i am inspired to go thru some of the key points from this parody which need to be reclaimed.
Sharing: One amusing scene in the film is when one communard asks the city folx to borrow their car “because we share everything here” and then puts the car in the middle of the lake. I have written often about sharing systems and how this is what the communities movement should be exporting to the mainstream. As we would expect from a Hollywood film, they get the stuff about sharing completely wrong. It is exactly these types of failures that we have designed our sharing systems to avoid.
Truth Circle: One of the more interesting scenes is where the city types are invited to a truth circle in which they are pushed and heckled, but ultimately both say things of significance which were being withheld. This mimics our transparency group work (and lots of mainstream folx personal growth work, communes have no monopoly on these techniques). But as happened with some regularity in the film, while the commune culture was being parodied, it was also pointing out how it addresses and heals the failures of the mainstream culture. At the point where Aniston’s character somewhat dramatically reveals her inner feelings the commune charismatic leader says “Linda i think you have just met Linda.” This is exactly what we do on a good day.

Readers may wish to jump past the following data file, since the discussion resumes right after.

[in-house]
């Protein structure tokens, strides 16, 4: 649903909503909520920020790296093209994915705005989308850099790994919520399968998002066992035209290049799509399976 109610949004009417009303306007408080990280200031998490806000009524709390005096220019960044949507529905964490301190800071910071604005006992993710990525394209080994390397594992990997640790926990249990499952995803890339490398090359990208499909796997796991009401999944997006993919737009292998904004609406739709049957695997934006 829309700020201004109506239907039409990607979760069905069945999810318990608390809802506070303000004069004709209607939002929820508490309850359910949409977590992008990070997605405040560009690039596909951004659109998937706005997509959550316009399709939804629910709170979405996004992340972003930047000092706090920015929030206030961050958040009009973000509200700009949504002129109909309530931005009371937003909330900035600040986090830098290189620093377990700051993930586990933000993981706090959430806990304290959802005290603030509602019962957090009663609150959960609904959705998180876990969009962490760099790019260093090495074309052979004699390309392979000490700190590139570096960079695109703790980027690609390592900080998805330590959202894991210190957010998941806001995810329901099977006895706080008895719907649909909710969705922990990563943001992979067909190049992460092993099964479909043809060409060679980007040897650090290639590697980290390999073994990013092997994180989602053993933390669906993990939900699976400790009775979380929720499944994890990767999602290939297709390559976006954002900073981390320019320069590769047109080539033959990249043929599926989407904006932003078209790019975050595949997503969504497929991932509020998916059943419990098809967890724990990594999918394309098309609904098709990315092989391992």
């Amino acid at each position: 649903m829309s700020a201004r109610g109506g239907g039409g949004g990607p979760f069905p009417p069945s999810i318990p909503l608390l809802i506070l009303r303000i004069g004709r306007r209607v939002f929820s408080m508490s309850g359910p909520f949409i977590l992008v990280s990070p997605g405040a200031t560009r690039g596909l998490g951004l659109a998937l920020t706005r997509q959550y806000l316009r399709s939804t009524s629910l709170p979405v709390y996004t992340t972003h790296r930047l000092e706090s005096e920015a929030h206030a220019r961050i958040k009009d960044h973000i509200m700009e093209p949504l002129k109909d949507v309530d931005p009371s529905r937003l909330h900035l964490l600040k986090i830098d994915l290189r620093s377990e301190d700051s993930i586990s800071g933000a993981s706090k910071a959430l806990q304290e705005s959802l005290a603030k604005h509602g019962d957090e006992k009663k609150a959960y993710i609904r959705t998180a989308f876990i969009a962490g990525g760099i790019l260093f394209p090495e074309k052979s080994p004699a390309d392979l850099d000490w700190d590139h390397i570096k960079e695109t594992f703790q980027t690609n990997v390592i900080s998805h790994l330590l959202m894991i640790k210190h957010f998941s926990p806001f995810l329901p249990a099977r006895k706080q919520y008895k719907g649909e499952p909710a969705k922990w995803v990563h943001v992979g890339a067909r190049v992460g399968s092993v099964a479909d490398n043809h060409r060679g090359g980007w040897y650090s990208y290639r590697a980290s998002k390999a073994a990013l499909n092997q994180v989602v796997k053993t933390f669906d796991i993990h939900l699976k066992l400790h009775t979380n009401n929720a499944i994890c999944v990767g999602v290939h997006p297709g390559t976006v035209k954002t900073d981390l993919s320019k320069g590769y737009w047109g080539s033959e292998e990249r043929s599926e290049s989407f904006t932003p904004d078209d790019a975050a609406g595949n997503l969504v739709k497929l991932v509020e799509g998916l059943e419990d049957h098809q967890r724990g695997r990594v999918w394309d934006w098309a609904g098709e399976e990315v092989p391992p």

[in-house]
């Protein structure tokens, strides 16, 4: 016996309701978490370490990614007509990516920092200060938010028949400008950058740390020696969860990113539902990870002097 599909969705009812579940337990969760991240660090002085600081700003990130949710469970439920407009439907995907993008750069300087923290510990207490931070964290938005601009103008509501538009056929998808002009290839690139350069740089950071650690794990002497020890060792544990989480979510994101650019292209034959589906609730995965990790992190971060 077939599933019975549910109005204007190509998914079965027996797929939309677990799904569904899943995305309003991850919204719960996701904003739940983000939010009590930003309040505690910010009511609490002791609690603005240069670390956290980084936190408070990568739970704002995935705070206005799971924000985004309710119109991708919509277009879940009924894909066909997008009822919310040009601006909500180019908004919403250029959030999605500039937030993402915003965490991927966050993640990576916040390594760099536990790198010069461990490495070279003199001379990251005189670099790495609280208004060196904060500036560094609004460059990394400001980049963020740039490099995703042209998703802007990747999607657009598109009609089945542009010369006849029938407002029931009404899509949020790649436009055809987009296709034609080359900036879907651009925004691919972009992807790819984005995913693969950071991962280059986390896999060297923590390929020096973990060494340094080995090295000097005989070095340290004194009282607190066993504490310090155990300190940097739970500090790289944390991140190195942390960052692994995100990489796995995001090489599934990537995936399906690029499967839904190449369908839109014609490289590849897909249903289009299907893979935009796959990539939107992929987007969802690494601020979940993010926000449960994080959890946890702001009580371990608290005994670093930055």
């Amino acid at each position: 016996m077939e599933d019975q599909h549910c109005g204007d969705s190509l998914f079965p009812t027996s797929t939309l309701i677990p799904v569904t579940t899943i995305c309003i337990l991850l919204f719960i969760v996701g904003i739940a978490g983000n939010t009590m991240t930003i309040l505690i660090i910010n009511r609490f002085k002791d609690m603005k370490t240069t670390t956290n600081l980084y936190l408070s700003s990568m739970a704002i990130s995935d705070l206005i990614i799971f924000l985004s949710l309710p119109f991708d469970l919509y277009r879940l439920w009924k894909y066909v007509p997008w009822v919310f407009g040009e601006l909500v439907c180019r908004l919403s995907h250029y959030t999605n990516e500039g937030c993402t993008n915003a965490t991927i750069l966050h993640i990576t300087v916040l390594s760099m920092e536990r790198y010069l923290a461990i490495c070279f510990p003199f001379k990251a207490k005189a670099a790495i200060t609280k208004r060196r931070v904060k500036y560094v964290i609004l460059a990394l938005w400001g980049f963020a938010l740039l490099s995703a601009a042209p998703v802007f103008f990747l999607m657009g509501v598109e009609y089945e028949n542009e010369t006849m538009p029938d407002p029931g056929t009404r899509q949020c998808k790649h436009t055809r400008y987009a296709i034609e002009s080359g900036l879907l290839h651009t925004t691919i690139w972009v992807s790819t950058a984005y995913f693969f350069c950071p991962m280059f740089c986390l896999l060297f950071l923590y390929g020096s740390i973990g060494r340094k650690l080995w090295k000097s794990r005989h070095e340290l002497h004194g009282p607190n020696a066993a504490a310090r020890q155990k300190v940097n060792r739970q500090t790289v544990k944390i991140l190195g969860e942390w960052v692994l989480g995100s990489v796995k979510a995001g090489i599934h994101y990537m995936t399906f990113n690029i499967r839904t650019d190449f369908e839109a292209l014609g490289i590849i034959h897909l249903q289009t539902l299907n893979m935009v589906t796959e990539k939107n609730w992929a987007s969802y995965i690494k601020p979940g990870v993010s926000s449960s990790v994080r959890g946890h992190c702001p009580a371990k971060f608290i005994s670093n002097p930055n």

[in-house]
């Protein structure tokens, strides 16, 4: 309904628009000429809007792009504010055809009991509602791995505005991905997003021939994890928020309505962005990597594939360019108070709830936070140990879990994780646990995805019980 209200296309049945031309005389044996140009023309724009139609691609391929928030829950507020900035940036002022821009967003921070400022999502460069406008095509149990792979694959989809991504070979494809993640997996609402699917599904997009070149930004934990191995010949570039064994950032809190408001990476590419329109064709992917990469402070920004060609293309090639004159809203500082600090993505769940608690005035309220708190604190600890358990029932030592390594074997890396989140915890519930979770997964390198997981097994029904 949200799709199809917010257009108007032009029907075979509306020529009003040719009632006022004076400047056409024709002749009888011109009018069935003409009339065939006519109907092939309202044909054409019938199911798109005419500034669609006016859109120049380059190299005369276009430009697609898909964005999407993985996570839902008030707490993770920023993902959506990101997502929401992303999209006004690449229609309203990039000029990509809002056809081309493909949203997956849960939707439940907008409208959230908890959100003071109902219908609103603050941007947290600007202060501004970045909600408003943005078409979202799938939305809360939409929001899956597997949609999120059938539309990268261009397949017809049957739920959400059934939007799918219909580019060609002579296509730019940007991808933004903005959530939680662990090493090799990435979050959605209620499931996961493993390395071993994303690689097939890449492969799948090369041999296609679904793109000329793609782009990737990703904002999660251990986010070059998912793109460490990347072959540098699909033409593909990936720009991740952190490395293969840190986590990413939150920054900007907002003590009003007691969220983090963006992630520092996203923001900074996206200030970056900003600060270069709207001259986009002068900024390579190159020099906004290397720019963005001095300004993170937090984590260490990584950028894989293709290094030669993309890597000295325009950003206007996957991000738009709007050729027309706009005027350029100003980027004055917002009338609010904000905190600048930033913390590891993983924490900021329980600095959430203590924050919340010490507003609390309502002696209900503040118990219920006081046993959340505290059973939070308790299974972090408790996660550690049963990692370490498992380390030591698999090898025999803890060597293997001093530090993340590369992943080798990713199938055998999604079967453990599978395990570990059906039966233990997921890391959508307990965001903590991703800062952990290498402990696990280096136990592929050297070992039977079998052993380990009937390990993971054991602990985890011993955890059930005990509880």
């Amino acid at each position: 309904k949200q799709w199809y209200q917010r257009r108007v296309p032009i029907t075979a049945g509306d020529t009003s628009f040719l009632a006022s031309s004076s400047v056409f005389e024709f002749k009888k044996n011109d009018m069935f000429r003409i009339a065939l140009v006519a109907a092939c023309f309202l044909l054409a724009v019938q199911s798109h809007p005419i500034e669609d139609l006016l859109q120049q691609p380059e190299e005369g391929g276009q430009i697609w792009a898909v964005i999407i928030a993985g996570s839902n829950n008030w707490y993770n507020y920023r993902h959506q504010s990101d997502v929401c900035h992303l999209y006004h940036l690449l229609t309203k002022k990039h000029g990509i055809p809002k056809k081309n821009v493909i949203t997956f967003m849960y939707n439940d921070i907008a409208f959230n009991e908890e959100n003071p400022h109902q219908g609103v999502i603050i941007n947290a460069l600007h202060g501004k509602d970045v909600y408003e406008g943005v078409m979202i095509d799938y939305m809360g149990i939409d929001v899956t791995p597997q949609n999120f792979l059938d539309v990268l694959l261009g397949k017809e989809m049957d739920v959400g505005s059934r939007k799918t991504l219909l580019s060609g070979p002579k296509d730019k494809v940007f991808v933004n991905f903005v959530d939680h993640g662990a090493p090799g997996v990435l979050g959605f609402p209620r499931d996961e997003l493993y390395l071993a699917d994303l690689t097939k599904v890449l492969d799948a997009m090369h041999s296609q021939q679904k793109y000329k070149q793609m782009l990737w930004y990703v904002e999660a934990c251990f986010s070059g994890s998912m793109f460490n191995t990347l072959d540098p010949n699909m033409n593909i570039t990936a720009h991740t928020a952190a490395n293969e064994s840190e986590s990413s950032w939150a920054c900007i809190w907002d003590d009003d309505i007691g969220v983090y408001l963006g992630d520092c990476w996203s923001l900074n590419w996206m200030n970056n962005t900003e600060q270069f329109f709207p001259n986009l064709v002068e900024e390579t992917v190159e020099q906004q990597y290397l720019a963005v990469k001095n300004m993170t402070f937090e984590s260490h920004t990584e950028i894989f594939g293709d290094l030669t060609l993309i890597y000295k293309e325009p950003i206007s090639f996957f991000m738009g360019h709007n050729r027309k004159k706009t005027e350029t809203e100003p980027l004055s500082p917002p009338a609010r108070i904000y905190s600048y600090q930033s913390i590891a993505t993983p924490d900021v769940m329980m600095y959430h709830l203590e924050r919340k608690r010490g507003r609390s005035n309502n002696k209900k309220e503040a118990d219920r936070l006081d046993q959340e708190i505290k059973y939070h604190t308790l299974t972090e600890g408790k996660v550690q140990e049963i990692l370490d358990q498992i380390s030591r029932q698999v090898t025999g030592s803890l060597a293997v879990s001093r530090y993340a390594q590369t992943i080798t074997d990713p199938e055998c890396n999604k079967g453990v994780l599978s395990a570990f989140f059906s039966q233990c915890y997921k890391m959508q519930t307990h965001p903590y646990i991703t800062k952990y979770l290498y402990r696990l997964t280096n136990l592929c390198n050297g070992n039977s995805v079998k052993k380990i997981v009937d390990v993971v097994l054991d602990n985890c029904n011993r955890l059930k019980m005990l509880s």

Free Love: No movie about communes would be complete without the promiscuous sex theme. This was actually handled better than i had guessed it might be, with Jennifer Aniston pleading with her partner to go have sex with someone else after she had sex with the communes charismatic leader, so that they would be balanced. The sloppy agreements they made around their forays outside of monogamy were certainly reminiscent of many enthusiastic newbies trying to figure this complex stuff out. And while sexually permissive subcultures make great fodder for comic scenes, my take is that the real discussions around open relationships (at least my commune) are deeper, more complex and far better thought out.
Drugs: Another classic commune stereotype is that most of the members are drug crazed or addled. The scene where George is asked by Linda “Are you stoned?” makes for an amusing moment in the film, but does little to recognize that early in the list of causalities in the communities movement were the places where people sat around and got high all day. Turns out that the accounting does not work when everyone is high and these places crumble and fall apart like tumble weeds.